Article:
https://cdn.mtdcnc.global/cnc/wp-content/uploads/2021/01/30212957/Fig.1-640x360.jpg
    Tooling

    Machining exotica

    • By Iscar
    • January 30, 2021
    • 6 minute read

    What are exotic metals, why are they so rare, and how are they machined? To understand this, let’s start by defining it…. There are exotic types of materials that were developed to answer specific demands. These exotic materials suit a dedicated application – they are rare, not commonly used and are generally more expensive and challenging to fabricate and machine.


    A
    strict agreed definition of an exotic material does not exist. Many experts refer to them as metals like Beryllium, Zirconium and their alloys, ceramics, composites and superalloys. When considering the use of structural materials, superalloys and composites should be distinguished.

    The metalworking industry mainly deals with these types of materials for several reasons, one of which is that machining exotic materials is problematic. Superalloys, or more specifically, high-temperature superalloys (HTSA), are intended for operating under heavy mechanical load in combination with high temperatures. They are largely used in gas turbines and in various valves and petrochemical equipment. The ‘exoticism’ of superalloys is their metallurgical design, which provides high creep resistance to keep strength at high temperatures. According to the main components, HTSA can be divided into three groups: Nickel (Ni), Cobalt (Co), and Iron (Fe) based superalloys. Superalloy chemistry, especially in the case of Ni and Co based HTSA, results in poor machinability.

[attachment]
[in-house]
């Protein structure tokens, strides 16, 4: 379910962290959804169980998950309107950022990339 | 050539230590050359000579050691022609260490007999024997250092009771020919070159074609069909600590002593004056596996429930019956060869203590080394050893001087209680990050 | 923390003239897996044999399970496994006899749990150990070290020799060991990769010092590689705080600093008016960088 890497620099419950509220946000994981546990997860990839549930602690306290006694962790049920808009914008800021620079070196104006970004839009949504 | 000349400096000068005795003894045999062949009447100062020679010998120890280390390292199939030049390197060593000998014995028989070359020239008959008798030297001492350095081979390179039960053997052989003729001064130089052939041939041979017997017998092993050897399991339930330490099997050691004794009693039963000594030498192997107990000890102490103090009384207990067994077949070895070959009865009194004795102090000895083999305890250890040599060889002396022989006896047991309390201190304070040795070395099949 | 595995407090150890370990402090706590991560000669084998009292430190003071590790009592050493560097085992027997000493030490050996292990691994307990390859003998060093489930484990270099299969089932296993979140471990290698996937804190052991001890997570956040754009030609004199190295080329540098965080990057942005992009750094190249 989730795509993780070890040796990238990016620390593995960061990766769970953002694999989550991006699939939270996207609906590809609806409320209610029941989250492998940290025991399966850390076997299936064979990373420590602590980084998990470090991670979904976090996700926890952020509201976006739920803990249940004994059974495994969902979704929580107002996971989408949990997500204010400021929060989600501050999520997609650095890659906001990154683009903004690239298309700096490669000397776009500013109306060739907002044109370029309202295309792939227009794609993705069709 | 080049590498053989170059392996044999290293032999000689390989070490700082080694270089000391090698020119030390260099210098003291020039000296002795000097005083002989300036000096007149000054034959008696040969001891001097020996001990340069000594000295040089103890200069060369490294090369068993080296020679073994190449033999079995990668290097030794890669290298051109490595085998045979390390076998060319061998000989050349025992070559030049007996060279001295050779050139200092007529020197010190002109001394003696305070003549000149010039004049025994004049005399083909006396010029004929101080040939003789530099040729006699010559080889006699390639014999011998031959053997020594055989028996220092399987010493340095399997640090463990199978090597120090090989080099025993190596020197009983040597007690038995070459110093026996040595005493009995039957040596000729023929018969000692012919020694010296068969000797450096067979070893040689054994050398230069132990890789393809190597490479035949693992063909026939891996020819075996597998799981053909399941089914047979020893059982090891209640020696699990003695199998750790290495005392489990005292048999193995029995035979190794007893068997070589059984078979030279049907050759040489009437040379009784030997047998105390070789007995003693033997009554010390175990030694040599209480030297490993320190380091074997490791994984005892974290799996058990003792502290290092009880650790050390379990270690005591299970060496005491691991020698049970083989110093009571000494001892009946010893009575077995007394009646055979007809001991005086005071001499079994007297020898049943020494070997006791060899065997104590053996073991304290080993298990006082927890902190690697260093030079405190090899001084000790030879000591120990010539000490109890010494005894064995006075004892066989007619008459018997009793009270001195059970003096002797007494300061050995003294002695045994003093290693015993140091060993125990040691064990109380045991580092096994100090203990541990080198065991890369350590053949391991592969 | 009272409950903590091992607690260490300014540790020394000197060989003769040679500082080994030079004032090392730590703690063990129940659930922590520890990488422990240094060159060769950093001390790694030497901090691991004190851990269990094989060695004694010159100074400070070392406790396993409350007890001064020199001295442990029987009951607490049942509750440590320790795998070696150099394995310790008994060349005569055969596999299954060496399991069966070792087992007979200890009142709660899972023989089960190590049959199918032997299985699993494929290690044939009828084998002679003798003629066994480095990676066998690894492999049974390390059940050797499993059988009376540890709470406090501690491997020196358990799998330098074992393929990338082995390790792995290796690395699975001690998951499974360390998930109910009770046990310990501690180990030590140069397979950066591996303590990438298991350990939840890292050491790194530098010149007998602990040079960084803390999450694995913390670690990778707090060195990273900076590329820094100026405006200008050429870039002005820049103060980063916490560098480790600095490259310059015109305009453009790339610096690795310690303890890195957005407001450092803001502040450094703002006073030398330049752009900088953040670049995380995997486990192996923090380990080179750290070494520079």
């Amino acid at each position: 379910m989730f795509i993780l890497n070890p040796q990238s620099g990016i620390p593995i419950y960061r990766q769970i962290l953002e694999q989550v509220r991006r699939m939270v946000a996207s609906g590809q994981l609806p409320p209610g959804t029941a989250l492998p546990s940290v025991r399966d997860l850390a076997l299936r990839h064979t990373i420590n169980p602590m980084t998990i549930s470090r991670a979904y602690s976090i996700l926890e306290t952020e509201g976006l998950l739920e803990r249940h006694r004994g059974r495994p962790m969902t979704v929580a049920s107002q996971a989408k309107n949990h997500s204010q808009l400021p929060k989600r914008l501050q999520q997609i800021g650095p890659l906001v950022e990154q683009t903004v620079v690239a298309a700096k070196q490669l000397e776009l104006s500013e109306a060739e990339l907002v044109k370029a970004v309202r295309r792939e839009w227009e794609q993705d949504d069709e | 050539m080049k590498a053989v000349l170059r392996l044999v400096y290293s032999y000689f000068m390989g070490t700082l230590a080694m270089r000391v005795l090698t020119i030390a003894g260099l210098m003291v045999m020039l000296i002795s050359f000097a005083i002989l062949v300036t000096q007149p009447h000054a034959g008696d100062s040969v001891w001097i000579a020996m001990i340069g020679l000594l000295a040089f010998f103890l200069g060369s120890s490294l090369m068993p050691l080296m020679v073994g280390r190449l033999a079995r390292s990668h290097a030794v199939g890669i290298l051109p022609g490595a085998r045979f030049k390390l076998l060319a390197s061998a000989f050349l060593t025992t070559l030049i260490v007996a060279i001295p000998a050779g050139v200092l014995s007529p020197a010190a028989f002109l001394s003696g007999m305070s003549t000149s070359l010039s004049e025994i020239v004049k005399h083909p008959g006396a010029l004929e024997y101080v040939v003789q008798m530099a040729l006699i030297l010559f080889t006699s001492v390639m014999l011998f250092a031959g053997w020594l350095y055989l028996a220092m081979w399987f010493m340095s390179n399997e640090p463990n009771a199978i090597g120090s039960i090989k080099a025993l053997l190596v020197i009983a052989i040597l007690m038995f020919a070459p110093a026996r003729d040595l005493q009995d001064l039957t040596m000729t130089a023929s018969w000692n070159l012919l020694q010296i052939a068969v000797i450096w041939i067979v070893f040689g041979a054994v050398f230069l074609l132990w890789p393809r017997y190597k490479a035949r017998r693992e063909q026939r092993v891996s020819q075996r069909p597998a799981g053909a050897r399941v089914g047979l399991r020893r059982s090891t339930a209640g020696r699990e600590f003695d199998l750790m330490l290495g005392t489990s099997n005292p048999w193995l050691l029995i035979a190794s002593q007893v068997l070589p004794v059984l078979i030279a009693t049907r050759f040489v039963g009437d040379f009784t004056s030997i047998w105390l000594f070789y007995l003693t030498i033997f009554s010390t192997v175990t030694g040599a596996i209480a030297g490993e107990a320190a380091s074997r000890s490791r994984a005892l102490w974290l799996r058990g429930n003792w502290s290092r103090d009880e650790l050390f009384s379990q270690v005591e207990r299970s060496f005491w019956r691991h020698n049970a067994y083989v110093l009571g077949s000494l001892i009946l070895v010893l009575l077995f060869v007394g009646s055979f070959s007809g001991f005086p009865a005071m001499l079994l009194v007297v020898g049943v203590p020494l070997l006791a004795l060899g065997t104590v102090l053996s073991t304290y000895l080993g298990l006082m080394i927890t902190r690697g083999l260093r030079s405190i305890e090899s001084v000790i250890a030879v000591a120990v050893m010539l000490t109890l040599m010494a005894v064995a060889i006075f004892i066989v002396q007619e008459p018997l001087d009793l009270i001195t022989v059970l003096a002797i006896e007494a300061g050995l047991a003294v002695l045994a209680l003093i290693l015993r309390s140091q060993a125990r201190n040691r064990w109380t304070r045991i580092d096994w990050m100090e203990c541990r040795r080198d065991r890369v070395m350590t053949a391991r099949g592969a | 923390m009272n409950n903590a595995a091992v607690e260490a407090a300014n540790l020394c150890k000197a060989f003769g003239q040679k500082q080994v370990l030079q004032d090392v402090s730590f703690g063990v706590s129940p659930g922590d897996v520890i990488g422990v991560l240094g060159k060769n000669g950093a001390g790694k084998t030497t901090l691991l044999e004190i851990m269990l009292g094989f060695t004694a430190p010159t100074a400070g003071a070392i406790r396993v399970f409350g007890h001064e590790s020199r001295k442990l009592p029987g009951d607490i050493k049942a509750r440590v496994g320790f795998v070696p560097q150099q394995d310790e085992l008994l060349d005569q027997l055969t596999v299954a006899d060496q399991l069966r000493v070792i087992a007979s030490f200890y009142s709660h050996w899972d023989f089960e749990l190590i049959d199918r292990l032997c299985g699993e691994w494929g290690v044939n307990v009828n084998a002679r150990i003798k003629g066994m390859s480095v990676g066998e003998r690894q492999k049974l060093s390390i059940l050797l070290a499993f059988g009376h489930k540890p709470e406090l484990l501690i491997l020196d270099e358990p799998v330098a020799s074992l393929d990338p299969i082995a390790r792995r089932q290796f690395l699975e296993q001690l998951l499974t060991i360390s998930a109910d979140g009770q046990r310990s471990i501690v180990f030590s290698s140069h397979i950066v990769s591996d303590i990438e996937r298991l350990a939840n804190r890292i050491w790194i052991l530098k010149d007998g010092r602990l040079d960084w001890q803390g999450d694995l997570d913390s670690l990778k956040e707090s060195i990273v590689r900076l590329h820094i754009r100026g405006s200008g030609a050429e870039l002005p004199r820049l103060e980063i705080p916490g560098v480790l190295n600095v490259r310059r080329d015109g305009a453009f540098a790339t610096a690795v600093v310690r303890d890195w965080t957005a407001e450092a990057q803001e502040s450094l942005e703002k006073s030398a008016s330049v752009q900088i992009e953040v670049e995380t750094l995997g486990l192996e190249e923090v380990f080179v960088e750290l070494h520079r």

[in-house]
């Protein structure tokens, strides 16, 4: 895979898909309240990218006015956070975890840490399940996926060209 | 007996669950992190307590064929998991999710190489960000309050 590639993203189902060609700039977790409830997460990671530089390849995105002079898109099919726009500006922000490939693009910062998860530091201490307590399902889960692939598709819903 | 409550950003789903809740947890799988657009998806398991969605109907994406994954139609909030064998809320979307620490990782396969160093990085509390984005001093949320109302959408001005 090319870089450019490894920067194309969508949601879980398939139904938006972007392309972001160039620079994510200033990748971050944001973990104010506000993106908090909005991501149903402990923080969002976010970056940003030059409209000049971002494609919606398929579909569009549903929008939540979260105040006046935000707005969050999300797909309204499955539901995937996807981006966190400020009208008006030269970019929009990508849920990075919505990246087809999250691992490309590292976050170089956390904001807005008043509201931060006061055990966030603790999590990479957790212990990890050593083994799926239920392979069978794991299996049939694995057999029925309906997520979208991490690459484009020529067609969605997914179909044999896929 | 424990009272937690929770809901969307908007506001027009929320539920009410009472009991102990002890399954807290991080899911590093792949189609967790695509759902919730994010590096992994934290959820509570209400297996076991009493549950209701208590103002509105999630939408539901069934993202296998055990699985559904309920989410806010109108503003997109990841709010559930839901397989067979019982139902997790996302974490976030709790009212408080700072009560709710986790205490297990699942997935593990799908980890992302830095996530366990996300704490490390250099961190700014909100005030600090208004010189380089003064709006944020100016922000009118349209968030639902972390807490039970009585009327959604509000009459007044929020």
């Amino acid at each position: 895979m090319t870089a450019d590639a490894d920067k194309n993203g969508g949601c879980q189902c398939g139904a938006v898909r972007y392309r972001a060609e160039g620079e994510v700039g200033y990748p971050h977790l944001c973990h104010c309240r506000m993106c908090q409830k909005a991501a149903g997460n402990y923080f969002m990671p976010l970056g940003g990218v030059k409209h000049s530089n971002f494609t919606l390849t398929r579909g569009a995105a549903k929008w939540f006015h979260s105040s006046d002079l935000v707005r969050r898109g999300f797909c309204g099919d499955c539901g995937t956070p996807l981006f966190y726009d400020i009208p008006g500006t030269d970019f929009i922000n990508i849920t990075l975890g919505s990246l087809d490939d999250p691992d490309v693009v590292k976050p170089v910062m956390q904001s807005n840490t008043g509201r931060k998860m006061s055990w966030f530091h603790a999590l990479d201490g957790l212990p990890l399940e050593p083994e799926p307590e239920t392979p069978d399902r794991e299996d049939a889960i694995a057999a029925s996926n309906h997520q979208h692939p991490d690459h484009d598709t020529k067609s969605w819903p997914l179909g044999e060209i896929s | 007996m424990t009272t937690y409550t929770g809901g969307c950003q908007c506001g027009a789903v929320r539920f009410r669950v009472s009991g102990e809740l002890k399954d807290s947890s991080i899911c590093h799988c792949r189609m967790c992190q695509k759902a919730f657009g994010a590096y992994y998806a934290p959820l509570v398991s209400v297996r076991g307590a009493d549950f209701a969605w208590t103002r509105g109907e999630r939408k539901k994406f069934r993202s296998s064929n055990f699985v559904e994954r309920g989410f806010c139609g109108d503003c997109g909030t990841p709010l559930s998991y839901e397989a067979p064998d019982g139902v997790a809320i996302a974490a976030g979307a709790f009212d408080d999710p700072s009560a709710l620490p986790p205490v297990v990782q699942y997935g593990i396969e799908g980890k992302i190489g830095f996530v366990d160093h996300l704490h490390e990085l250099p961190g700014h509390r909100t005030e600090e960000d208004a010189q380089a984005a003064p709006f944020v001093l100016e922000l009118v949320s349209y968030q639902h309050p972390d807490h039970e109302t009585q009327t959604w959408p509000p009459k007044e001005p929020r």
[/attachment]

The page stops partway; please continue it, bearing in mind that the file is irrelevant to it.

Composites are multi-component materials. When compared with a traditional engineering material, such as steel or aluminium, composite workpieces are nearer-to-net shape and do not require significant material removal. Nevertheless, composite components have different properties and when combined, they produce a heterogeneous structure that makes machining problematic. The process of machining composites differs from machining metals and it often looks more like shattering than cutting. High composite abrasiveness can lead to intensive tool dulling and various performance problems such as a degradation of accuracy or non-repairable machining defects.